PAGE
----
The words, who can find a way thither, embody three conditions: (1) one should have the necessary conveyance for performing the journey; (2) one should have the necessary money to bear the expenses; and (3) there should be peace and security on the way (Dawud). If a person is sick, he is supposed to have no "way" and Pilgrimage does not become obligatory on him.
The words, and whoever disbelieves (let him remember) that Allah is surely independent of all creatures, signify that whoever refuses to accept the Ka‘bah as the Qiblah, in spite of the arguments given in its favour, should remember that these commandments have been given for the good of man himself; so if he does not act upon them, he only harms himself and does no harm to God, Who is "Independent of all creatures".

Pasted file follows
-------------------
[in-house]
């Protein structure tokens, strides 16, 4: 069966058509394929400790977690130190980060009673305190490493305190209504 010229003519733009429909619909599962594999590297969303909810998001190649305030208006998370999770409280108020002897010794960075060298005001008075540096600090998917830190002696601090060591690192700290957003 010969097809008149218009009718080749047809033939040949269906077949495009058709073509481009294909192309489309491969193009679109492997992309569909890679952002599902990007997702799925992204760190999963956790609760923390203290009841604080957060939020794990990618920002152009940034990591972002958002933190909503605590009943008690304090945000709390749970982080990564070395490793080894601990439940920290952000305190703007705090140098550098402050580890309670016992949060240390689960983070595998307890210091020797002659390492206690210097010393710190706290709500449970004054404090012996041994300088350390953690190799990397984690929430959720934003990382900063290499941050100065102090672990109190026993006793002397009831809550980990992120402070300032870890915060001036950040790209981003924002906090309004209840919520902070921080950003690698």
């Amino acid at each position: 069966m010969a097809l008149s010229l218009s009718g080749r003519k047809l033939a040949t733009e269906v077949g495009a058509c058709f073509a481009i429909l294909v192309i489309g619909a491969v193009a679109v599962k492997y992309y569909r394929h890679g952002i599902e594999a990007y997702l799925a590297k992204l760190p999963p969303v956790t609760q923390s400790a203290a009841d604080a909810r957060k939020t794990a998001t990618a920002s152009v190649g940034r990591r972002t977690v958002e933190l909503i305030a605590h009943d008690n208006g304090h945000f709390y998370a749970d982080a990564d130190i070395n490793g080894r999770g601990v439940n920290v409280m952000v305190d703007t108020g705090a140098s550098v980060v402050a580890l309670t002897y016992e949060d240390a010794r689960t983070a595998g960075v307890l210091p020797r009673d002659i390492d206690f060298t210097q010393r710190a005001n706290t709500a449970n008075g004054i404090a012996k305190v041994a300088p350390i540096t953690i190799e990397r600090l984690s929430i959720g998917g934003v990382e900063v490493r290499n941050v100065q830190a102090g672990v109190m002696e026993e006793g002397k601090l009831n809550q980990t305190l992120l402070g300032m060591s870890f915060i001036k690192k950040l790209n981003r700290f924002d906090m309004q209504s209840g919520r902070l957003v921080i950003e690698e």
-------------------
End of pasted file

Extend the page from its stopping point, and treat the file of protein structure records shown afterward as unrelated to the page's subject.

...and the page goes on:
The object of Pilgrimage is to accustom men to leave their home and country and suffer separation from relatives and friends for the sake of God. The Pilgrimage to Mecca is also a symbol of the respect shown to places where the will of God was specially manifested and a reminder of the incidents connected with that manifestation. It reminds believers of the long and hazardous journey of Abraham and Ishmael to the desert valley of Mecca and of Ishmael’s being left in that desert by Abraham; it tells them in speechless eloquence how those who make sacrifices in the way of God are protected and honoured by him; and it fosters their faith in the power and might of God. Again, the pilgrim, on finding himself near the place which has, from the beginning of the world, been dedicated to the worship of God, is sure to experience a peculiar spiritual association with those who have, through centuries, been bound together by the love and remembrance of God.